Apple has stepped up its efforts to target enterprise customers through a new partnership with SAP.
The companies will deliver native apps for the iPhone and iPad that tap SAP's Hana in-memory computing platform, as well as a new iOS software development kit (SDK).
"SAP is the ideal partner to help us truly transform how businesses around the world are run on iPhone and iPad," said Apple CEO Tim Cook.
As part of the deal, SAP will develop native iOS apps using Apple's Swift programming language. An app might enable a field maintenance worker to order parts or schedule service, for example; another might allow a doctor to share the latest patient data with other healthcare workers.
The new Hana Cloud Platform SDK for iOS will give developers a way to build their own apps that tap core data and business processes on SAP's S/4Hana platform while taking advantage of iPhone and iPad features like Touch ID, location services and notifications.
A new design language will combine SAP's Fiori user interface with the iOS experience, the companies said.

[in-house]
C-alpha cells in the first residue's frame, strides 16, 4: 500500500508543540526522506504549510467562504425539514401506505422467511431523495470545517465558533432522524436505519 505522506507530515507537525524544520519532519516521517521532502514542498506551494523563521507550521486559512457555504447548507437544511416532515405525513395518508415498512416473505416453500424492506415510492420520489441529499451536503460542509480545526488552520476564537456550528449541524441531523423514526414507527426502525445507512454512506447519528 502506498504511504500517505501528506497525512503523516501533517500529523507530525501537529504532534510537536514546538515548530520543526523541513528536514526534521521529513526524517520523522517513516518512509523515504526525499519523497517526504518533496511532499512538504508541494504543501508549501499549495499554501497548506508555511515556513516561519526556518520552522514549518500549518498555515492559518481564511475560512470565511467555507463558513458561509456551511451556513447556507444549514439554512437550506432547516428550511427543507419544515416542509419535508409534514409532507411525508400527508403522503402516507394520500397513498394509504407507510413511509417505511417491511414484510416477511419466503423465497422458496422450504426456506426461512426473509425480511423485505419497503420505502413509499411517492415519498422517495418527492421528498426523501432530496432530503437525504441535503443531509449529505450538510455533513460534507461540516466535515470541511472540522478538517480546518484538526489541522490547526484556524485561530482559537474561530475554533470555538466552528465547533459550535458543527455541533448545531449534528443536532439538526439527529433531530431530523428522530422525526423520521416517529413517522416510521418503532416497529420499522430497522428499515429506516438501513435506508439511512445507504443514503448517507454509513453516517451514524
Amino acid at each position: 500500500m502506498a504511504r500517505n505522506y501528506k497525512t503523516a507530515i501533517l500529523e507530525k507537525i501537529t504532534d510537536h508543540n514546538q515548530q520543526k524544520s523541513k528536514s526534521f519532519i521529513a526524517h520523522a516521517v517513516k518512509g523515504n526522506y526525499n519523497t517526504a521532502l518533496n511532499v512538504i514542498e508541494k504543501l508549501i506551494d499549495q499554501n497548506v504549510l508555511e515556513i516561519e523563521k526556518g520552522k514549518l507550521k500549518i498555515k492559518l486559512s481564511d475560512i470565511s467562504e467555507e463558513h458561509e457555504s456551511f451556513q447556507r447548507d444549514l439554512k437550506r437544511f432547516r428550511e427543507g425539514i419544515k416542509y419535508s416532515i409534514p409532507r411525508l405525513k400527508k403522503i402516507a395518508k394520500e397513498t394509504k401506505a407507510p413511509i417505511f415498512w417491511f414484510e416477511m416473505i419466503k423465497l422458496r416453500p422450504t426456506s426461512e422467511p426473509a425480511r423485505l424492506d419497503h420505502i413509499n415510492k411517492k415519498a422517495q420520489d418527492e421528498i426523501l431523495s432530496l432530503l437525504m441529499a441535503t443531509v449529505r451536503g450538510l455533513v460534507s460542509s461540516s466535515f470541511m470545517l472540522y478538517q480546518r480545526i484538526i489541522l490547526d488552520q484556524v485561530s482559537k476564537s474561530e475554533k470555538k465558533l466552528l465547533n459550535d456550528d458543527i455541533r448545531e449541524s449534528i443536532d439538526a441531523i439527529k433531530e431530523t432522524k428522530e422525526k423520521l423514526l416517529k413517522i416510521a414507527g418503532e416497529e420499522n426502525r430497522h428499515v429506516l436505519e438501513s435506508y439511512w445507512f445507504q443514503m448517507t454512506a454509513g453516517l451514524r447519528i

SAP boasts a global community of 2.5 million developers, and a new SAP Academy for iOS will offer them tools and training.
The SDK, design language and academy will begin rolling out before the end of the year, SAP said.
"We’ll see what comes out of it," said Rob Enderle, principal analyst with Enderle Group, in an email. "This feels like more marketing than anything else."
Apple needs to boost iPhone and iPad sales, and "if they can create the impression that SAP runs better on Apple stuff than Google stuff, it would give them an edge over Android," Enderle said. "But enterprise folks really don’t have a lot of say over what phones users buy, and users generally don’t chase offerings like SAP."
Enderle worries about Apple's focus.
"If they pivot to enterprise, that could be disastrous for them -- their strength has always been a near-rabid user focus," he said. "Their issue is folks are less and less excited about Apple products, and partnerships focused on corporate buyers might actually accelerate that."
Roger Kay, an analyst with Endpoint Technologies, wasn't so sure.
"Apple's business model is to sell hardware," Kay said. "If they can open up a big new market, that could be pretty important."
Kay also doesn't see any reason a new enterprise focus would hurt Apple's image with consumers.
"They have so much talent and money, they should be able to handle more than one market," he said.
Sign up for Computerworld eNewsletters.